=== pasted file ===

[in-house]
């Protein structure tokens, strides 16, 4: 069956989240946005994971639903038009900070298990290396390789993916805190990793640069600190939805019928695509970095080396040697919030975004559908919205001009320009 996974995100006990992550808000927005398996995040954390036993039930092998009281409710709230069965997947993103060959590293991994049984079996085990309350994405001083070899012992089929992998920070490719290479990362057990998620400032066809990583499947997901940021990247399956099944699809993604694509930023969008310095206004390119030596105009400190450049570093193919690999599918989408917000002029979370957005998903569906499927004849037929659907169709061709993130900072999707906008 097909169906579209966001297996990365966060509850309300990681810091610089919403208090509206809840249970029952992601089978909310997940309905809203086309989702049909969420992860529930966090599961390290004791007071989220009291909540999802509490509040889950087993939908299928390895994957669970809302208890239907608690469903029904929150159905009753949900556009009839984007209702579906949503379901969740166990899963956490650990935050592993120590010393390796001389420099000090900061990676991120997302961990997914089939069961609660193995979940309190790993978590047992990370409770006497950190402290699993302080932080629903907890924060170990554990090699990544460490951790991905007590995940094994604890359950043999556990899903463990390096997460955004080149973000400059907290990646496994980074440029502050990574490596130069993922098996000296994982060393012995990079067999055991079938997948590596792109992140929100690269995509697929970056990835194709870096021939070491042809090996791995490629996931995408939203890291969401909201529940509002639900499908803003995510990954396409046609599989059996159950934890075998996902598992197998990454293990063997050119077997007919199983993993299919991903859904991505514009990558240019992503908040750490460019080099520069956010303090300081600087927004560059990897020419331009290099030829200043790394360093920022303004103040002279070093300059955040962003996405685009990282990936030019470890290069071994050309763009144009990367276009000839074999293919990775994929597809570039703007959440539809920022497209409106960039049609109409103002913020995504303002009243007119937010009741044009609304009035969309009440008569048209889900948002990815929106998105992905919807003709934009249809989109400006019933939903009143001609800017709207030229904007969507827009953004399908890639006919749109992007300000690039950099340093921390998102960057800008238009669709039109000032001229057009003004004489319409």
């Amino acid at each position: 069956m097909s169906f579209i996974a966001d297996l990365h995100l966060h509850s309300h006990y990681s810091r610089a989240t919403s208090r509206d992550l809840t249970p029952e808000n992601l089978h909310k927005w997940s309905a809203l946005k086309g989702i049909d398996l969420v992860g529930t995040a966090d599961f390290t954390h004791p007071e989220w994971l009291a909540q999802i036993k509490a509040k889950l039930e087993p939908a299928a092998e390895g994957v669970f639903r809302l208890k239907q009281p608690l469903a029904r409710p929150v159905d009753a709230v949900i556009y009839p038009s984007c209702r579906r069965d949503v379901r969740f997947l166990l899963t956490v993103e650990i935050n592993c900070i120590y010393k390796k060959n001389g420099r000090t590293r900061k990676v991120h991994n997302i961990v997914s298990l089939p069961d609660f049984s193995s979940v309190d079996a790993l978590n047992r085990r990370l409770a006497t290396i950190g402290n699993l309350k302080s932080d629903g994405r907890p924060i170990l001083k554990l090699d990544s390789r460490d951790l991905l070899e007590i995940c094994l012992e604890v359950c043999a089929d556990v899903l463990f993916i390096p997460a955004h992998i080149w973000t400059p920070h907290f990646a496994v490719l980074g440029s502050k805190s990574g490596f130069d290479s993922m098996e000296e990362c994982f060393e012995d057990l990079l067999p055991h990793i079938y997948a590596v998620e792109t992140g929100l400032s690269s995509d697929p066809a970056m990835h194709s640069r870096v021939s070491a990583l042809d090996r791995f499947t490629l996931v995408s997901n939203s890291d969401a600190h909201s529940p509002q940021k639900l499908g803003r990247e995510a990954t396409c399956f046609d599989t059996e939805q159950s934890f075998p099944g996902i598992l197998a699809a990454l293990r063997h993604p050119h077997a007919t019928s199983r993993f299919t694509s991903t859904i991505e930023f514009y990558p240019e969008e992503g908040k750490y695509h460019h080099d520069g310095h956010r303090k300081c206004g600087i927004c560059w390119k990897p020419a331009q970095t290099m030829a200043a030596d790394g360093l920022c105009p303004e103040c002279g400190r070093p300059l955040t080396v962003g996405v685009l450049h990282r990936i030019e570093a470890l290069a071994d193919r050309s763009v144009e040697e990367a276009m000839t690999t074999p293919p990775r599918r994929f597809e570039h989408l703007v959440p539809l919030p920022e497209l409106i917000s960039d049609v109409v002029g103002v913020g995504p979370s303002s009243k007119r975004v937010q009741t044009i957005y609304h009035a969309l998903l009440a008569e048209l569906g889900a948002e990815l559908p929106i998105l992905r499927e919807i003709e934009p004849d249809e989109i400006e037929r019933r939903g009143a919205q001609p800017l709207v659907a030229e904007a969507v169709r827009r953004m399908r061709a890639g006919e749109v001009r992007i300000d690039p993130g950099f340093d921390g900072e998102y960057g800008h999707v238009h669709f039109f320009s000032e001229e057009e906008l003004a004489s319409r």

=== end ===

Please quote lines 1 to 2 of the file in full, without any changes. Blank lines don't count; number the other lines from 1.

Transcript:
[in-house]
């Protein structure tokens, strides 16, 4: 069956989240946005994971639903038009900070298990290396390789993916805190990793640069600190939805019928695509970095080396040697919030975004559908919205001009320009 996974995100006990992550808000927005398996995040954390036993039930092998009281409710709230069965997947993103060959590293991994049984079996085990309350994405001083070899012992089929992998920070490719290479990362057990998620400032066809990583499947997901940021990247399956099944699809993604694509930023969008310095206004390119030596105009400190450049570093193919690999599918989408917000002029979370957005998903569906499927004849037929659907169709061709993130900072999707906008 097909169906579209966001297996990365966060509850309300990681810091610089919403208090509206809840249970029952992601089978909310997940309905809203086309989702049909969420992860529930966090599961390290004791007071989220009291909540999802509490509040889950087993939908299928390895994957669970809302208890239907608690469903029904929150159905009753949900556009009839984007209702579906949503379901969740166990899963956490650990935050592993120590010393390796001389420099000090900061990676991120997302961990997914089939069961609660193995979940309190790993978590047992990370409770006497950190402290699993302080932080629903907890924060170990554990090699990544460490951790991905007590995940094994604890359950043999556990899903463990390096997460955004080149973000400059907290990646496994980074440029502050990574490596130069993922098996000296994982060393012995990079067999055991079938997948590596792109992140929100690269995509697929970056990835194709870096021939070491042809090996791995490629996931995408939203890291969401909201529940509002639900499908803003995510990954396409046609599989059996159950934890075998996902598992197998990454293990063997050119077997007919199983993993299919991903859904991505514009990558240019992503908040750490460019080099520069956010303090300081600087927004560059990897020419331009290099030829200043790394360093920022303004103040002279070093300059955040962003996405685009990282990936030019470890290069071994050309763009144009990367276009000839074999293919990775994929597809570039703007959440539809920022497209409106960039049609109409103002913020995504303002009243007119937010009741044009609304009035969309009440008569048209889900948002990815929106998105992905919807003709934009249809989109400006019933939903009143001609800017709207030229904007969507827009953004399908890639006919749109992007300000690039950099340093921390998102960057800008238009669709039109000032001229057009003004004489319409």